Fusion Inhibitor for HIV

Fusion Inhibitor

The Food and Drug Administration (FDA) has announced the accelerated approval of enfuvirtide (FuzeonTM, Roche) for use with other anti-HIV medications in adults and children ages six years and older with advanced human immunodeficiency virus (HIV) infection. Enfuvirtide is the first in a new class of medications called fusion inhibitors, which interfere with the fusion of viral and cellular membranes, thus hindering the entry of HIV-1 into cells.

The FDA’s approval was based on six months of data from two ongoing clinical studies involving approximately 1,000 patients. Adding enfuvirtide to other anti-HIV drugs reduced the level of infection more than the anti-HIV drugs did alone. Because HIV is treated with a combination of medications, enfuvirtide can be used in patients with limited treatment options. However, the drug is expected to cost about $20,500 a year, or nearly three times the price of the next most expensive drug used to treat acquired immunodeficiency syndrome (AIDS). The cost, the manufacturer explains, is attributable in part to the complexity of the drug.

The manufacturing process is the most complicated ever instituted on a large scale. It takes 106 steps, not the five or six that are needed to make most other AIDS drugs, and 45,000 kilograms of expensive raw materials are needed to make 1,000 kilograms of enfuvirtide.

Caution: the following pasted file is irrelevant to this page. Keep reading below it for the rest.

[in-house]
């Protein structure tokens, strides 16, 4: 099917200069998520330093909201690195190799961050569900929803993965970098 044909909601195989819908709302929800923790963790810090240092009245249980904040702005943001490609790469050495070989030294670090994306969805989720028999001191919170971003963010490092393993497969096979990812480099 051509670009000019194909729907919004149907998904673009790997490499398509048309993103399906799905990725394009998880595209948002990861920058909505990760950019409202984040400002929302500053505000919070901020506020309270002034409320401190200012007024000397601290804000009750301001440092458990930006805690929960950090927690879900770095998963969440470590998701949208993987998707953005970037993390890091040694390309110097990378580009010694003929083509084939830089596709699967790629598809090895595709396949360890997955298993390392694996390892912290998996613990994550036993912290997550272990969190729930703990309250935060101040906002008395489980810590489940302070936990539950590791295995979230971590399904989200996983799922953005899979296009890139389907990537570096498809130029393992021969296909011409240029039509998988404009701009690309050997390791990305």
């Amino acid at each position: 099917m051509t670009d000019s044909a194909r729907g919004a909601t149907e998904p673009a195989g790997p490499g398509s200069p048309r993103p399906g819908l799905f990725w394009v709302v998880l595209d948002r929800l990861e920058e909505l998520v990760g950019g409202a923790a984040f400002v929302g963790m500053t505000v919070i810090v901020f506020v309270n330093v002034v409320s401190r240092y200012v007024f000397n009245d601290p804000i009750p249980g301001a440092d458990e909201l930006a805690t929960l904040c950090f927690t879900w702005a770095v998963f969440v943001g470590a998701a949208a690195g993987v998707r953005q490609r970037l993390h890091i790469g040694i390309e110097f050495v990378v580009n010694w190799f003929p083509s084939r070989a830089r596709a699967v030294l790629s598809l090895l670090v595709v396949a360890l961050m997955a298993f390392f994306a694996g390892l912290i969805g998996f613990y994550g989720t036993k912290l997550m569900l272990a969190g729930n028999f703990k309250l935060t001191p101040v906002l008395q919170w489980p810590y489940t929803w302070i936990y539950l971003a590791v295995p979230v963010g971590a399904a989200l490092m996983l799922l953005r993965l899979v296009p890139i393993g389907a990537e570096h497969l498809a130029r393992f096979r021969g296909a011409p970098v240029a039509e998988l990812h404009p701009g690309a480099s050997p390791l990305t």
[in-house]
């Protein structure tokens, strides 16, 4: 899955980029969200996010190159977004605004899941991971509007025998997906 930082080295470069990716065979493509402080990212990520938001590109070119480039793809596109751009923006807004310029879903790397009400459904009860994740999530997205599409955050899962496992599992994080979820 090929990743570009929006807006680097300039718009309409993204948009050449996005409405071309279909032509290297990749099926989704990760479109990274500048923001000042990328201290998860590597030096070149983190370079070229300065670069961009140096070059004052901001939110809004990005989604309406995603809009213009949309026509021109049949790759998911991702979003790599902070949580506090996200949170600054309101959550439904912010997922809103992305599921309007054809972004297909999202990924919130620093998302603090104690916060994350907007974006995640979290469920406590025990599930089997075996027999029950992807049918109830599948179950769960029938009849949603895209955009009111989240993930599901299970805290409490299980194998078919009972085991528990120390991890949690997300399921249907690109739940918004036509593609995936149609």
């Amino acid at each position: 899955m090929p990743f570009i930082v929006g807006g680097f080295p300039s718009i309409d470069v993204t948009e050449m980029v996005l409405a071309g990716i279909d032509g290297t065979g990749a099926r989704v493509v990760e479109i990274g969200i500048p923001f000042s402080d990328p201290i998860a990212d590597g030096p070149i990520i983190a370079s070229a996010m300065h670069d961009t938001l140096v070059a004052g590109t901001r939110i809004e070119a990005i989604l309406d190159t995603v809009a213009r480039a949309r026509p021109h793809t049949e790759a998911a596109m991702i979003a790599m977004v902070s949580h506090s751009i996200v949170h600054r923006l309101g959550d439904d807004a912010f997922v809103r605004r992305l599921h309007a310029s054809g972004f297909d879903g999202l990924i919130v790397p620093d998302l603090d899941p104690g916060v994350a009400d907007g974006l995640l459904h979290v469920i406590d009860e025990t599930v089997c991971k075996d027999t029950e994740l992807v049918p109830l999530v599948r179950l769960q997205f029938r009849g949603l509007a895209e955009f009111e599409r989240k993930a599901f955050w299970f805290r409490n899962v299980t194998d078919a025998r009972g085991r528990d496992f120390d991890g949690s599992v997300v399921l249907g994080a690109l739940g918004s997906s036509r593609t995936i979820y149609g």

The drug, administered as a subcutaneous injection, should be used only in patients who have taken other anti-HIV drugs and in whom viral replication has persisted. canadian discount drugs

The long-term effects are being evaluated. Although bacterial pneumonia was uncommon in study participants, bacterial infection developed in more patients receiving enfuvirtide than in patients not treated with this drug.

Enfuvirtide can also cause serious systemic allergic reactions. Patients should be advised to contact their health care providers right away if they have difficulty in breathing or if they experience fever, skin rash, chills, vomiting, or dizziness.

Local skin reactions at the site of injection are common and can be painful. Patients should be cautioned about signs and symptoms of infection at the site.